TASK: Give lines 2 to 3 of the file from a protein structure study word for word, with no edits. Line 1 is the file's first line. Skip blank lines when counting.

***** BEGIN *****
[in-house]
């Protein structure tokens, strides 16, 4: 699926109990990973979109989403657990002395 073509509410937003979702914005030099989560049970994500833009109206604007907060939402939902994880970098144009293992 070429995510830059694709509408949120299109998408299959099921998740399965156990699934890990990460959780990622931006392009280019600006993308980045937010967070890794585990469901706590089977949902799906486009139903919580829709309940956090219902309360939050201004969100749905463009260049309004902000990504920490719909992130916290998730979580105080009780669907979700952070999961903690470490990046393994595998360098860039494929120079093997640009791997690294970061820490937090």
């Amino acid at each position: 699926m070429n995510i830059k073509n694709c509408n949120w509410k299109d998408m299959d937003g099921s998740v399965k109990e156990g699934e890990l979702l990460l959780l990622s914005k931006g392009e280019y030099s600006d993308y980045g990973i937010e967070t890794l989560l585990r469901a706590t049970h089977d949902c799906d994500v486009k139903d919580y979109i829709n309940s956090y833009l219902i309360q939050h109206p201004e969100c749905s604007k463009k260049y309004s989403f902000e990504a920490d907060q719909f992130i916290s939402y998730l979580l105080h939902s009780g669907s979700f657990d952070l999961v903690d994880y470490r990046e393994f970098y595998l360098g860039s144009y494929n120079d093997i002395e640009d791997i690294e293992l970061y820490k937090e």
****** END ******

């Protein structure tokens, strides 16, 4: 699926109990990973979109989403657990002395 073509509410937003979702914005030099989560049970994500833009109206604007907060939402939902994880970098144009293992 070429995510830059694709509408949120299109998408299959099921998740399965156990699934890990990460959780990622931006392009280019600006993308980045937010967070890794585990469901706590089977949902799906486009139903919580829709309940956090219902309360939050201004969100749905463009260049309004902000990504920490719909992130916290998730979580105080009780669907979700952070999961903690470490990046393994595998360098860039494929120079093997640009791997690294970061820490937090």
């Amino acid at each position: 699926m070429n995510i830059k073509n694709c509408n949120w509410k299109d998408m299959d937003g099921s998740v399965k109990e156990g699934e890990l979702l990460l959780l990622s914005k931006g392009e280019y030099s600006d993308y980045g990973i937010e967070t890794l989560l585990r469901a706590t049970h089977d949902c799906d994500v486009k139903d919580y979109i829709n309940s956090y833009l219902i309360q939050h109206p201004e969100c749905s604007k463009k260049y309004s989403f902000e990504a920490d907060q719909f992130i916290s939402y998730l979580l105080h939902s009780g669907s979700f657990d952070l999961v903690d994880y470490r990046e393994f970098y595998l360098g860039s144009y494929n120079d093997i002395e640009d791997i690294e293992l970061y820490k937090e």